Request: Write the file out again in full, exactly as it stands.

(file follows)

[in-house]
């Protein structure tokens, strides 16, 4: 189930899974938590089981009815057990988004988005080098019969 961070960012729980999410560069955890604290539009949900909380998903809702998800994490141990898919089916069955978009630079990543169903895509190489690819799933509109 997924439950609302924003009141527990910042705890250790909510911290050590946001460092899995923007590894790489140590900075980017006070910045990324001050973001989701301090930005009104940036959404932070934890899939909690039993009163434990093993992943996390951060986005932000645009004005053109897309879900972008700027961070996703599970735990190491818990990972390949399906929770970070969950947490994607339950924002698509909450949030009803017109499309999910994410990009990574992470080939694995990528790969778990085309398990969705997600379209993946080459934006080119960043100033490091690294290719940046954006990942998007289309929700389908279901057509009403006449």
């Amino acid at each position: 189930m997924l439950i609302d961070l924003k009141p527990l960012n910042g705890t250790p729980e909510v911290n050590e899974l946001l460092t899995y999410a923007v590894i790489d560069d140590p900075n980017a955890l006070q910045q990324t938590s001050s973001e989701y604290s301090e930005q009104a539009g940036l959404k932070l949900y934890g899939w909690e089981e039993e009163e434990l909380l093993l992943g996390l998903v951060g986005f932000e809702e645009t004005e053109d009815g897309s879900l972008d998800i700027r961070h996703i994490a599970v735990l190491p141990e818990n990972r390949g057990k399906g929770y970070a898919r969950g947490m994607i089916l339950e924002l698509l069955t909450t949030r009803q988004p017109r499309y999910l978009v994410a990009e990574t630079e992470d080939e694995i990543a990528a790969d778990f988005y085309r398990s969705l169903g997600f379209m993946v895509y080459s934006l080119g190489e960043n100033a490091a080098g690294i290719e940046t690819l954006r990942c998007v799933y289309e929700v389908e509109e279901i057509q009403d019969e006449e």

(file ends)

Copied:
[in-house]
């Protein structure tokens, strides 16, 4: 189930899974938590089981009815057990988004988005080098019969 961070960012729980999410560069955890604290539009949900909380998903809702998800994490141990898919089916069955978009630079990543169903895509190489690819799933509109 997924439950609302924003009141527990910042705890250790909510911290050590946001460092899995923007590894790489140590900075980017006070910045990324001050973001989701301090930005009104940036959404932070934890899939909690039993009163434990093993992943996390951060986005932000645009004005053109897309879900972008700027961070996703599970735990190491818990990972390949399906929770970070969950947490994607339950924002698509909450949030009803017109499309999910994410990009990574992470080939694995990528790969778990085309398990969705997600379209993946080459934006080119960043100033490091690294290719940046954006990942998007289309929700389908279901057509009403006449």
């Amino acid at each position: 189930m997924l439950i609302d961070l924003k009141p527990l960012n910042g705890t250790p729980e909510v911290n050590e899974l946001l460092t899995y999410a923007v590894i790489d560069d140590p900075n980017a955890l006070q910045q990324t938590s001050s973001e989701y604290s301090e930005q009104a539009g940036l959404k932070l949900y934890g899939w909690e089981e039993e009163e434990l909380l093993l992943g996390l998903v951060g986005f932000e809702e645009t004005e053109d009815g897309s879900l972008d998800i700027r961070h996703i994490a599970v735990l190491p141990e818990n990972r390949g057990k399906g929770y970070a898919r969950g947490m994607i089916l339950e924002l698509l069955t909450t949030r009803q988004p017109r499309y999910l978009v994410a990009e990574t630079e992470d080939e694995i990543a990528a790969d778990f988005y085309r398990s969705l169903g997600f379209m993946v895509y080459s934006l080119g190489e960043n100033a490091a080098g690294i290719e940046t690819l954006r990942c998007v799933y289309e929700v389908e509109e279901i057509q009403d019969e006449e």